The money myths women are carrying around are deeply embedded from childhood and nurtured by events experienced in adulthood. But it's time to bust those myths and replace them with more empowering beliefs that will serve us better.
"Finances are BORING."
OR "I'm not really interested in all that finance stuff." I can't tell you how many times I've had women make one or both of those statements. I get it. I don't exactly love paying my bills, tracking my spending or getting financial documents organized either. But I appreciate the powerful impact money has on my life now and in the future. And just as important, the impact it has on my family, my overall wellness and my community.
The financial industry has been very male-dominated and masculine in nature. Not really making it very inviting to women. I've often wondered if that was intentional??? I'm sure not... There are more people all the time (like me) shaking up this industry and talking about the concepts in ways that connect with women. Women are increasing their net worth in significant numbers, causing Financial Advisors/Planners to take notice.
I would encourage you to find someone who speaks the speak in a way that makes sense to you and addresses the concerns and questions you have. It doesn't have to be boring and uninteresting!
"I'm not good at math."
This is another one I hear a lot. To be honest, I never considered myself to be good at math either. In fact, the worst grade I ever got was in my Finance class in college. The instructor was a banker who read the textbook to us in class. I wanted to scratch my eyes out. It was so BORING!!! I remember thinking to myself I would definitely be avoiding any finance jobs. Then I received a job offer from an airline for a position in Corporate Treasury. My goal was to work for an airline, so I was willing to overlook the finance part. And guess what, I discovered it was far more interesting than the awful class.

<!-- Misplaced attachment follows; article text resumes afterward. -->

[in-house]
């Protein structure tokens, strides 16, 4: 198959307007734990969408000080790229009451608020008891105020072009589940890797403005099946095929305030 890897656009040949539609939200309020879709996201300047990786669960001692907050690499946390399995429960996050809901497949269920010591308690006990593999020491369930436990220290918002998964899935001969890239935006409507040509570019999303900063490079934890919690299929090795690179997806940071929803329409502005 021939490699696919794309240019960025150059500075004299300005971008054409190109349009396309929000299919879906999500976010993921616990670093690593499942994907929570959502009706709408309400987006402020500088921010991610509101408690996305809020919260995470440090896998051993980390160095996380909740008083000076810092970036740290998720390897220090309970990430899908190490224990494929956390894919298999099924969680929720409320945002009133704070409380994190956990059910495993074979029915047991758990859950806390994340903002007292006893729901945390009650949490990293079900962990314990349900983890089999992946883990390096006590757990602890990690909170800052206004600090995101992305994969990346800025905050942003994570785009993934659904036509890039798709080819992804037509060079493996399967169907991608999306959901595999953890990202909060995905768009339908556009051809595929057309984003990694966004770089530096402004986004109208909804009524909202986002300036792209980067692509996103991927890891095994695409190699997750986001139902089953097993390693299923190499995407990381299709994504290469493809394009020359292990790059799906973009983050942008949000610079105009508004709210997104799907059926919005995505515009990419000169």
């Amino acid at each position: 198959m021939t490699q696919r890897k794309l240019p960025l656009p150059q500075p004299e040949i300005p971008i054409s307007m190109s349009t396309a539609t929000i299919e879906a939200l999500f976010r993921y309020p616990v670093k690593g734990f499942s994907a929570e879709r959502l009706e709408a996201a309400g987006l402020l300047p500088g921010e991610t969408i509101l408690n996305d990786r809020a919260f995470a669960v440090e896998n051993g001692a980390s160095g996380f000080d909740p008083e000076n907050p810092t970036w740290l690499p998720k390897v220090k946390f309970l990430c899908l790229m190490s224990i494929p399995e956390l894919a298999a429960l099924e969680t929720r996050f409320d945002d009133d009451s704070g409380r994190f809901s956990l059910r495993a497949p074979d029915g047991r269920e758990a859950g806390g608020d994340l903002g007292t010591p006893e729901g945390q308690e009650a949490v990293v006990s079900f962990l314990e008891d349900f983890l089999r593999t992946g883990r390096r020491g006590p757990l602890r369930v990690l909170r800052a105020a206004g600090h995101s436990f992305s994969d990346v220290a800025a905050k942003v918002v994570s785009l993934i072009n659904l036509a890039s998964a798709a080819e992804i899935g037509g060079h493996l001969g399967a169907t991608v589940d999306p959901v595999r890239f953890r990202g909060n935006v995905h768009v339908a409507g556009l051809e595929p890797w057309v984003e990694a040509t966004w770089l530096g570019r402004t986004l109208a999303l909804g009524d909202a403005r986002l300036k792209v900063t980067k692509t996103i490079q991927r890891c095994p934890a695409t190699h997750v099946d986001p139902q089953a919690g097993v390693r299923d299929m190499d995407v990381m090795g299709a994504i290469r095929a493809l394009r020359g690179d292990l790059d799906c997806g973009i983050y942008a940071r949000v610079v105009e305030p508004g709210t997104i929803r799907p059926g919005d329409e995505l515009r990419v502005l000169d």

A very creative woman in one of my cohorts, who told me up-front that she hated math, shared a fun realization. About 3/4 of the way through the program, she exclaimed, "This isn't math, it's data collection. And I LIKE data collection!"
Sometimes it's just a matter of trying a different approach or looking for a different perspective.
"I'm too old to learn this now."
It's NEVER too late (or too early) to start understanding your financial situation. As women, we often have longer life spans than men. So we're going to need to support ourselves typically beyond our husbands. I often hear people say, "I'm 60 (or 70 or 80), so I don't have a very long time horizon." Well if the expectation is you could live to 90 or 100, what is your version of a long time horizon? At 80 you potentially have another 20 years.
A very gregarious woman (65+) said to me, "I was trying to put my head in the sand, but you wouldn't let me. I didn't want to take responsibility for my financial situation. But by learning more and understanding money better, my financial stress has been dramatically reduced. And I've stepped up."
It's easy to tell ourselves what we want to hear or to perpetuate the story we want to believe. But does that really serve us very well? Or does it just hold us back from achieving what's really possible?